AARP Eye Center
Have you started seeing globs of hair in your brush or shower drain? If so, you’re not alone.
By the age of 50, as many as 85 percent of all men have experienced a thinning of their hair, according to the American Hair Loss Association, a consumer organization dedicated to the prevention and treatment of hair loss. Women, too, often see hair loss as they age, with as many as 40 percent of all women experiencing hair thinning. For women, the most common cause is female pattern hair loss (FPHL), a condition that affects millions, especially those 50 and older, according to the American Academy of Dermatology.
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The reasons for hair loss vary. It can be caused by childbirth or other stressful events. Heredity, thyroid levels and even frequent use of a flat iron can also be to blame. Since hair loss is less socially acceptable for women than it is for men, it can take a toll on a woman’s emotional well-being and level of confidence, experts say. Even so, loss of hair can be unsettling for both sexes.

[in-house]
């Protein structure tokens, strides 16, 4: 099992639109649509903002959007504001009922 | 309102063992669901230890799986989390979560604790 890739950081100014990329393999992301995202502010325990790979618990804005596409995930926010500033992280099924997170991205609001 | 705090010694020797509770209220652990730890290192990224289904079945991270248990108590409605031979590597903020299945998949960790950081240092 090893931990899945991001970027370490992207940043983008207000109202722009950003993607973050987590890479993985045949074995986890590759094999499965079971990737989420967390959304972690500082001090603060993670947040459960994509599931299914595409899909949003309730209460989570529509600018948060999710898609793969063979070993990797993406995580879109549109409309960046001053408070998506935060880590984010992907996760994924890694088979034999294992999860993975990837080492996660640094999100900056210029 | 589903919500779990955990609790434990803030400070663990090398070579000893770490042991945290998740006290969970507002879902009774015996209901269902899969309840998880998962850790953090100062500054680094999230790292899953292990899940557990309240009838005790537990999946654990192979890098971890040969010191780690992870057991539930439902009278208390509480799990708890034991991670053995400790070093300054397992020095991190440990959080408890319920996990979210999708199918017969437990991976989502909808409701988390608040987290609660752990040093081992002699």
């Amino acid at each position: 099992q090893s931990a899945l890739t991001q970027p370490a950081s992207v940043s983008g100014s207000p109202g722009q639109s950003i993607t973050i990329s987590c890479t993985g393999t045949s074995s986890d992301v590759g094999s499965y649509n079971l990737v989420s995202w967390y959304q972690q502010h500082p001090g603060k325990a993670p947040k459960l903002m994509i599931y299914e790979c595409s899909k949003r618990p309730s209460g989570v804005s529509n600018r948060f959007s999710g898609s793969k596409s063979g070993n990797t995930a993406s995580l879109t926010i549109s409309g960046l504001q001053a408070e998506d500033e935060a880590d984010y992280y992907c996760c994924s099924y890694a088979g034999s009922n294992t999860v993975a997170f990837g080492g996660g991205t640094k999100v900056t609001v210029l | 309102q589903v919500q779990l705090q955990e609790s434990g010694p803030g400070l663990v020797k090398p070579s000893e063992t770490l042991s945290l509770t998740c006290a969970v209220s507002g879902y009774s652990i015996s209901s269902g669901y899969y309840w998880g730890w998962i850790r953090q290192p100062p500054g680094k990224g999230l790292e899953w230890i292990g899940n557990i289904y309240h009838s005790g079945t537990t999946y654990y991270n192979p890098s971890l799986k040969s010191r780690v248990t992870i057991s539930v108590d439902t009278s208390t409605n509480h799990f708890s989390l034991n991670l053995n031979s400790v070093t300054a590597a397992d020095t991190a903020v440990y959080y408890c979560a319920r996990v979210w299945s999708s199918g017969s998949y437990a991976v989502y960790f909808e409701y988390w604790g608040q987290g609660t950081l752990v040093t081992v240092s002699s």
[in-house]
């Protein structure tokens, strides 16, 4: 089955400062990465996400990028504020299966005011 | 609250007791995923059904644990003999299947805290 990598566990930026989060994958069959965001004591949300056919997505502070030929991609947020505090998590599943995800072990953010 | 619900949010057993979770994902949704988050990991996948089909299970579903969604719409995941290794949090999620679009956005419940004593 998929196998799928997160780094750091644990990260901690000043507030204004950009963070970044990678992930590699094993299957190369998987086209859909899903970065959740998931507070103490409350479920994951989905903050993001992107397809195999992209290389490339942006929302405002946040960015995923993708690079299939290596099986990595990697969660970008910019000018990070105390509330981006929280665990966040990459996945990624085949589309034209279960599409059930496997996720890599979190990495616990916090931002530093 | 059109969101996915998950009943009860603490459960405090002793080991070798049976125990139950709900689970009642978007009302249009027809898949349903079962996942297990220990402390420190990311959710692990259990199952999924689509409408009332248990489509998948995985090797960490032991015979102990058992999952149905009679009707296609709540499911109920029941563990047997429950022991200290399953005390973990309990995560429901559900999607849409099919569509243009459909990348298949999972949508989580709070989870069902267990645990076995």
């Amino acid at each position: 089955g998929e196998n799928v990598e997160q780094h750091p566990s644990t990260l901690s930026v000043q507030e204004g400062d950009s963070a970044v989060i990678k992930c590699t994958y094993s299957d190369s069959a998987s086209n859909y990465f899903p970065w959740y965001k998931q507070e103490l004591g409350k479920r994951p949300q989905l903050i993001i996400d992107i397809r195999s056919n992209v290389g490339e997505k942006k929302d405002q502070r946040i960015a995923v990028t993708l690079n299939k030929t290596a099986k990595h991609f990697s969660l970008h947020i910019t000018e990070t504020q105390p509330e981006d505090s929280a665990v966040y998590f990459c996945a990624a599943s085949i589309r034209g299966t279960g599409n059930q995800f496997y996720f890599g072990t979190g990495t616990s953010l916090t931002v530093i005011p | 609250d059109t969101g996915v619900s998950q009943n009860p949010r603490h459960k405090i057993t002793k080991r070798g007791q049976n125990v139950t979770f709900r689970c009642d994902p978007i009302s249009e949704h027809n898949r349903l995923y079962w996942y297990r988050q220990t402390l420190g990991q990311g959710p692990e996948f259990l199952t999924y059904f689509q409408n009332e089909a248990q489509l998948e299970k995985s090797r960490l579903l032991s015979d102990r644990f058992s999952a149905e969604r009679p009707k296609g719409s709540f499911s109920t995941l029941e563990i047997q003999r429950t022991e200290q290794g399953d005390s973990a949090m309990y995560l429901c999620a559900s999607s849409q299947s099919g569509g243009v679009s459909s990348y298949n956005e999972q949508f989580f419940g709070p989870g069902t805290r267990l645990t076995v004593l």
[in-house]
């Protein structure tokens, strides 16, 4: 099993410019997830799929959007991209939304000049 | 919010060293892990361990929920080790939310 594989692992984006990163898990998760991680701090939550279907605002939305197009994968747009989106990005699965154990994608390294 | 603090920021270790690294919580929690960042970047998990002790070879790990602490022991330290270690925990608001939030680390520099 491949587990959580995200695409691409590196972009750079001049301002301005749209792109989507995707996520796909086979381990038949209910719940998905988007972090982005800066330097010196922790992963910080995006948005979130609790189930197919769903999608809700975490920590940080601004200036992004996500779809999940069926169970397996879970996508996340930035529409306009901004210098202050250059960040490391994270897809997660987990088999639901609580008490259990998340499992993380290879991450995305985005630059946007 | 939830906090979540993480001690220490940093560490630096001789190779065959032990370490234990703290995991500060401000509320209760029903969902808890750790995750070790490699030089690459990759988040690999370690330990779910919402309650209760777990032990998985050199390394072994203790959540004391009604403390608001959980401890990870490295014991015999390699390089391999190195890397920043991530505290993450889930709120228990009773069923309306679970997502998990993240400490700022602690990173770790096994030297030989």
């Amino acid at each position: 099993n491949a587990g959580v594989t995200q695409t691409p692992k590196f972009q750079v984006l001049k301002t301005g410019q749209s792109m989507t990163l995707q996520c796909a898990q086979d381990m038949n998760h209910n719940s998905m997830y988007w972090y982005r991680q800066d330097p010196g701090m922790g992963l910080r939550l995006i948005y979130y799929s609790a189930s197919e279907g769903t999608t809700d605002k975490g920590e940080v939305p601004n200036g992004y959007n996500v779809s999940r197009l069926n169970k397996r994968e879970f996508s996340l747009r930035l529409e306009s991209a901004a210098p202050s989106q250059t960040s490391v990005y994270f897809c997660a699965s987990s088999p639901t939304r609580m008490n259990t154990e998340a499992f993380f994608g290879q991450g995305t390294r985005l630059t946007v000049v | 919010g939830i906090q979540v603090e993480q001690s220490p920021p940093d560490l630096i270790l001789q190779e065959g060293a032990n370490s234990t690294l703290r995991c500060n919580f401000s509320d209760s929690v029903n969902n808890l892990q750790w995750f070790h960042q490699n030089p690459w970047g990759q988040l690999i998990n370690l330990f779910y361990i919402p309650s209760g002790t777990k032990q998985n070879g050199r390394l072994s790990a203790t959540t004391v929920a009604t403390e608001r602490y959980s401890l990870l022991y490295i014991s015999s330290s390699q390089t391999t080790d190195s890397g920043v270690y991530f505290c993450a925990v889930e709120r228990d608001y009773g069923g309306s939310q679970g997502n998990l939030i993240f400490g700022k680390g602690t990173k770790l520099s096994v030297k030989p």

But the good news is that not all hair loss is permanent. By increasing your intake of foods rich in certain nutrients, you may be able to strengthen your strands.
Here are five good-for-your-hair foods that you might want to add to your diet.
Carrots are rich in beta-carotene, which, in the body, gets converted into vitamin A. Vitamin A not only helps preserve good vision and boosts your immune system, it’s also good for your hair and skin. In addition, carrots contain biotin, which helps promote hair growth. Other good sources of beta-carotene are sweet potatoes, spinach and kale.